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05-06-2022 | ASCO 2022 | Conference coverage | News

More support from COSMIC-021 for cabozantinib–atezolizumab potential in advanced UC

Author: Shreeya Nanda

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medwireNews: The COSMIC-021 trial has shown promising efficacy and manageable toxicity of cabozantinib plus atezolizumab for both treatment-naïve and immune checkpoint inhibitor (ICI)-treated advanced urothelial carcinoma (UC).

Speaking at the 2022 ASCO Annual Meeting, investigator Sumanta Pal (City of Hope Comprehensive Cancer Center, Duarte, California, USA) explained that previous results from the multicohort phase 1b study have pointed to the promise of the combination for patients with locally advanced or metastatic UC who have progressed on platinum-based chemotherapy (cohort 2).


Sumanta Pal outlines results from three cohorts of the COSMIC-021 trial pointing to the potential of combining cabozantinib with atezolizumab in treatment-naïve and pretreated advanced urothelial cancer (2:11).


He told the audience in Chicago, Illinois, USA, that the current presentation focuses on cisplatin-ineligible (cohort 3) or eligible (cohort 4) advanced UC patients without prior systemic therapy and those who had received one prior ICI (cohort 5).

Participants in all three cohorts were given cabozantinib at a daily dose of 40 mg alongside atezolizumab 1200 mg every 3 weeks, which led to an objective response rate of 20% among the 30 cisplatin-ineligible patients, 30% for the 30 cisplatin-eligible patients, and 10% among the 31 ICI-treated patients during a median follow-up of 27.9, 19.1, and 32.9 months, respectively.

The complete response rates in the three cohorts were 3%, 7%, and 0%, respectively, and the partial response rates were 17%, 23%, and 10%.

A further 60% of cisplatin-ineligible and 33% of cisplatin-eligible patients as well as 52% of those who had received prior ICI therapy had stable disease, which gave corresponding disease control rates of 80%, 63%, and 61%.

The median progression-free survival was 5.6 months in the cisplatin-ineligible cohort, 7.8 months for the cisplatin-eligible cohort, and 3.0 months for the ICI-treated cohort, while the respective median overall survival durations were 14.3, 13.5, and 8.2 months.

Pal also presented safety data for the three cohorts, noting that treatment-related adverse events (TRAEs) of grade 3 or 4 occurred in 63%, 43%, and 45% of participants, respectively.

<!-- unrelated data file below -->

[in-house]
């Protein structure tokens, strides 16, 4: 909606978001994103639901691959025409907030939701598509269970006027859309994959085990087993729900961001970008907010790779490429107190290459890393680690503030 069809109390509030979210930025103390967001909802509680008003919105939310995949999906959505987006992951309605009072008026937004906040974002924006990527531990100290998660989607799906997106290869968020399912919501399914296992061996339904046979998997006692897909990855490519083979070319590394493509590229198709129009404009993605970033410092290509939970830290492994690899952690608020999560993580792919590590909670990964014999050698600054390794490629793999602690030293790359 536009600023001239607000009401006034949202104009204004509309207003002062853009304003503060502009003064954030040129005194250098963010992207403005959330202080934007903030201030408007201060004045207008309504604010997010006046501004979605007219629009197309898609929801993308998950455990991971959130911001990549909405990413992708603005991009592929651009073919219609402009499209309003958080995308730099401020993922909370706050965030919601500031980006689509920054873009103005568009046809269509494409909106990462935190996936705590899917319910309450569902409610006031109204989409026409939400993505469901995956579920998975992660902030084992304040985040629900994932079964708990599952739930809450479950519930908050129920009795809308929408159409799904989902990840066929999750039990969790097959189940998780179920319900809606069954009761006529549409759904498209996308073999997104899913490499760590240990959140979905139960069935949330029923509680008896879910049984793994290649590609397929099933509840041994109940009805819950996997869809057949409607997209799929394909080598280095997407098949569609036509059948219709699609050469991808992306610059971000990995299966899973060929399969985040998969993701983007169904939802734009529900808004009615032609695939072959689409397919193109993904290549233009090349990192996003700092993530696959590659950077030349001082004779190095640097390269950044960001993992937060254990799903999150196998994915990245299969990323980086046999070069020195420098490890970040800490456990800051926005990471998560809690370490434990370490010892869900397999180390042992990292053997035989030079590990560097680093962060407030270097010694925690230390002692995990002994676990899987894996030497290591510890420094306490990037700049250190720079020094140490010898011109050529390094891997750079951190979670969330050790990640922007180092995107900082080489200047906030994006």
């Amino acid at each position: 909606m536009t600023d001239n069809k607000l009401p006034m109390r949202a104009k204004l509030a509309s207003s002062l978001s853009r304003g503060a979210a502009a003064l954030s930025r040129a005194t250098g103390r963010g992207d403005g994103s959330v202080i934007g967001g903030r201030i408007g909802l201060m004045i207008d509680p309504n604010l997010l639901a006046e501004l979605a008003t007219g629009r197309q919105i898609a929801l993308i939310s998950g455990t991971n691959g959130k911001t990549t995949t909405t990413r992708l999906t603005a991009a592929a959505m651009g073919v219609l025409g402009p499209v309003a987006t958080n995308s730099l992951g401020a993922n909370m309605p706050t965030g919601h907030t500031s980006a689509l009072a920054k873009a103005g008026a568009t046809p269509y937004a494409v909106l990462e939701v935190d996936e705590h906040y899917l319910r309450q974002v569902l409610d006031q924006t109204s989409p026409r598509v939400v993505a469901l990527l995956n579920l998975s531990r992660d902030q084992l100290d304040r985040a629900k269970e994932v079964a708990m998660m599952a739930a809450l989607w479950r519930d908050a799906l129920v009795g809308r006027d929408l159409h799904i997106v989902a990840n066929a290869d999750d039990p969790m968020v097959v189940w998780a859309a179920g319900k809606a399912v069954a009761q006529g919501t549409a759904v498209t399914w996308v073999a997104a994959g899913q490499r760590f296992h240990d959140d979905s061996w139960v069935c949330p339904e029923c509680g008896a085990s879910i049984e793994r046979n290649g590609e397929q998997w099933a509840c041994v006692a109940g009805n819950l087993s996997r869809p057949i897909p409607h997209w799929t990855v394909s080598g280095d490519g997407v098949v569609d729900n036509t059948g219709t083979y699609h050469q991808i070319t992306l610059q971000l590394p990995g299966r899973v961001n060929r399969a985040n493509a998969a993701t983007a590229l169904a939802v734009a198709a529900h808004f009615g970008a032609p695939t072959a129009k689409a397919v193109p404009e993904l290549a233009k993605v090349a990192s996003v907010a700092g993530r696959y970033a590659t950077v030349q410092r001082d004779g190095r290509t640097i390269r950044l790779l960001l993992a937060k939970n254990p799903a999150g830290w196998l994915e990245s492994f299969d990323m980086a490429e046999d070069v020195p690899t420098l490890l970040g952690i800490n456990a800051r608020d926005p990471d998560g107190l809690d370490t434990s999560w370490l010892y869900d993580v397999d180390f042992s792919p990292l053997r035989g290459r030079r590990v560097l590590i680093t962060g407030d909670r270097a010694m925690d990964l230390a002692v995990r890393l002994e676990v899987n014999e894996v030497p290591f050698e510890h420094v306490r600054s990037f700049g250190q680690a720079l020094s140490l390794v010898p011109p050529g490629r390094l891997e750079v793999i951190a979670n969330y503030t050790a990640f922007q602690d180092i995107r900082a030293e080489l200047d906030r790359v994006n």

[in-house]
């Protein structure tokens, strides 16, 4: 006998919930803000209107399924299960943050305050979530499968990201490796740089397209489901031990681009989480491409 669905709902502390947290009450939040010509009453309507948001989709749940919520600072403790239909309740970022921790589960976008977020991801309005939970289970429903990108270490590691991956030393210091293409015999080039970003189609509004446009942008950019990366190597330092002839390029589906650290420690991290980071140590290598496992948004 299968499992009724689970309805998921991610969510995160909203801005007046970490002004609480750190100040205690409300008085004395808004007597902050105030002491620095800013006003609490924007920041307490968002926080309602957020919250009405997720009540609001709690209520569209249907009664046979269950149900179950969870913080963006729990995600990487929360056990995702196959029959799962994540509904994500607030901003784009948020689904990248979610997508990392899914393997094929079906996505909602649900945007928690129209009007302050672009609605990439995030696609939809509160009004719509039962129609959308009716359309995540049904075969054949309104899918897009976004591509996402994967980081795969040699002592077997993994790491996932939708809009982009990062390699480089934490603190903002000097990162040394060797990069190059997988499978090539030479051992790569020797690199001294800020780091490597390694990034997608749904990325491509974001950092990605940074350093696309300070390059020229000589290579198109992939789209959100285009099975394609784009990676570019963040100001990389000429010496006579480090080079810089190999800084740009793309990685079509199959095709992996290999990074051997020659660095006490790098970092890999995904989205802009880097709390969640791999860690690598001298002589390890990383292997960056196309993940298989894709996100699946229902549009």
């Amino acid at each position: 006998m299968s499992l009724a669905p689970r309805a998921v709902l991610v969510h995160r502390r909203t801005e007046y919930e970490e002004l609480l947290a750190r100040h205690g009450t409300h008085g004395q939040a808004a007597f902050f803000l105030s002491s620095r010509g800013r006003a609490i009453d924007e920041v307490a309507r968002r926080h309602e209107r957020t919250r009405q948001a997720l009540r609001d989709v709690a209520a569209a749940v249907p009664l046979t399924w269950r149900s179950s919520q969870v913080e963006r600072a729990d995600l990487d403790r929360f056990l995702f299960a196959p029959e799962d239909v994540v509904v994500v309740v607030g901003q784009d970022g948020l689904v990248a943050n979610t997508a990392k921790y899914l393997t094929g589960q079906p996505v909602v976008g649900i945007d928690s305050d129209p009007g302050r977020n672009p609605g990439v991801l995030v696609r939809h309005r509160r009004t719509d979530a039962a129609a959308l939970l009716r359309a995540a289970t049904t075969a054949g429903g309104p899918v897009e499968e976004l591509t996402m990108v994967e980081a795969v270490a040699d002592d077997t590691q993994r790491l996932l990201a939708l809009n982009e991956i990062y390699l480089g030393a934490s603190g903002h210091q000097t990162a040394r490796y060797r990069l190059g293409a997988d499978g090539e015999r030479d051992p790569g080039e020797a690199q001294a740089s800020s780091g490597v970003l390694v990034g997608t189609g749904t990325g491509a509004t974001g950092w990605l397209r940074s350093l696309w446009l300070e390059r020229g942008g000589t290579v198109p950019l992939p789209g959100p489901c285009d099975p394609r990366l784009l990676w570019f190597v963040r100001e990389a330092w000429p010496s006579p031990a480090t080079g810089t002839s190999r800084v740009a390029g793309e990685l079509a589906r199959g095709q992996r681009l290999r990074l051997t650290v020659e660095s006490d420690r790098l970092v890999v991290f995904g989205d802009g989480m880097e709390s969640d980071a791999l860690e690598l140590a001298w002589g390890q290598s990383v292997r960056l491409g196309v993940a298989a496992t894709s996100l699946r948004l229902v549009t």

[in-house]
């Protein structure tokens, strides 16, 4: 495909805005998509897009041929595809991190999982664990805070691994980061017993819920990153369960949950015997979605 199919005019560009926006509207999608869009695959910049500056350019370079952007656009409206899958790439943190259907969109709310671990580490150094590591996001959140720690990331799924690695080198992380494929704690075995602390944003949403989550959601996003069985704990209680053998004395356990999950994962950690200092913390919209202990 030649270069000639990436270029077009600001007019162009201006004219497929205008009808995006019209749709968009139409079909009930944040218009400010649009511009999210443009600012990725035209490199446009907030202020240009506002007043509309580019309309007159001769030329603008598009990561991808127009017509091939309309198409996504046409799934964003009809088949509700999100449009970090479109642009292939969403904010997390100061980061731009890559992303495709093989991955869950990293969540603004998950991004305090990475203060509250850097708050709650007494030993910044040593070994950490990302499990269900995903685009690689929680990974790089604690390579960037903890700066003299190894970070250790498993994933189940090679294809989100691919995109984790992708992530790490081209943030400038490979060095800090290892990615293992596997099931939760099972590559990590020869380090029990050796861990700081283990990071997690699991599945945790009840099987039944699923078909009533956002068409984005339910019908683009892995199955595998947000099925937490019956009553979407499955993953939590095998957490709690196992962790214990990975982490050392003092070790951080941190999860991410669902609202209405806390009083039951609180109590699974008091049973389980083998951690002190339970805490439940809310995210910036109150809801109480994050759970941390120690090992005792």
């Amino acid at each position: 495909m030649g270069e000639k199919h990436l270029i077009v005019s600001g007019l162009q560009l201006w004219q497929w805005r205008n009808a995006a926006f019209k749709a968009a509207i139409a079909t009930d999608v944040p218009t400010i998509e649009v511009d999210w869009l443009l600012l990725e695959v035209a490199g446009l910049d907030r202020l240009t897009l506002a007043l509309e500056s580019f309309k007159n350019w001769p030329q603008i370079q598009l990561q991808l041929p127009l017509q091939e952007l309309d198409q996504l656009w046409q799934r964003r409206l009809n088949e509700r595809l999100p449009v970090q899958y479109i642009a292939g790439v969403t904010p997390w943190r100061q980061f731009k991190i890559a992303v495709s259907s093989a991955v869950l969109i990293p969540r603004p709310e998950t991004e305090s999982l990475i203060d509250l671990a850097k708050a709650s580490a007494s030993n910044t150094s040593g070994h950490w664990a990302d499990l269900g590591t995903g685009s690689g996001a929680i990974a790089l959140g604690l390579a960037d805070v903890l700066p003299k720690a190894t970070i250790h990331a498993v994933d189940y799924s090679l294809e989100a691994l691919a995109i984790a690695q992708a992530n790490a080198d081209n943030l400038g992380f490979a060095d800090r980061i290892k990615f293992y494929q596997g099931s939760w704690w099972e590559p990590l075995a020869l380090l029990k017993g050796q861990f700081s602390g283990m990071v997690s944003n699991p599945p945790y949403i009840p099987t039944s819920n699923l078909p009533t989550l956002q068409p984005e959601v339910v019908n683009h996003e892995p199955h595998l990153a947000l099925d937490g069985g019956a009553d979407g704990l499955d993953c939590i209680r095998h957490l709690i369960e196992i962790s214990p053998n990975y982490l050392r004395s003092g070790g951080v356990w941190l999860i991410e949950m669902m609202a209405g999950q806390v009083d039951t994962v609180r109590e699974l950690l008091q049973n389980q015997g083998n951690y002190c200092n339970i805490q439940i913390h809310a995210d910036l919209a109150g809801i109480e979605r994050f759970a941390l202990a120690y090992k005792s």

The most frequently observed grade 3–4 TRAE was amylase increase (7%) among cisplatin-ineligible patients, alanine aminotransferase increase (10%) among those who were cisplatin eligible, and amylase increase and fatigue (each in 6%) among ICI-treated patients.

There were no grade 5 TRAEs in any cohort.

AEs leading to cabozantinib dose reductions ranged from 27% in the cisplatin-eligible cohort to 43% in the cisplatin-ineligible cohort, while 40–63% of participants had an atezolizumab dose delay. A total of 13% of cisplatin-ineligible patients discontinued both study drugs due to TRAEs, as did 17% of cisplatin-eligible and 19% of ICI-treated patients.

The discussant for the presentation – Shilpa Gupta, from the Taussig Cancer Institute in Cleveland, Ohio, USA – said “this study provides hypothesis generating data” with the cabozantinib–atezolizumab combination, adding that “biomarker analysis will be very crucial to inform future combinations.”

Gupta continued: “The low rates of progressive disease and disease control rates make it an attractive option for [the] maintenance setting.”

medwireNews is an independent medical news service provided by Springer Healthcare Ltd. © 2022 Springer Healthcare Ltd, part of the Springer Nature Group

This independent news story was supported by an educational grant from Pfizer and Merck Healthcare KGaA, Darmstadt, Germany

2022 ASCO Annual Meeting; Chicago, Illinois, USA: 3–7 June

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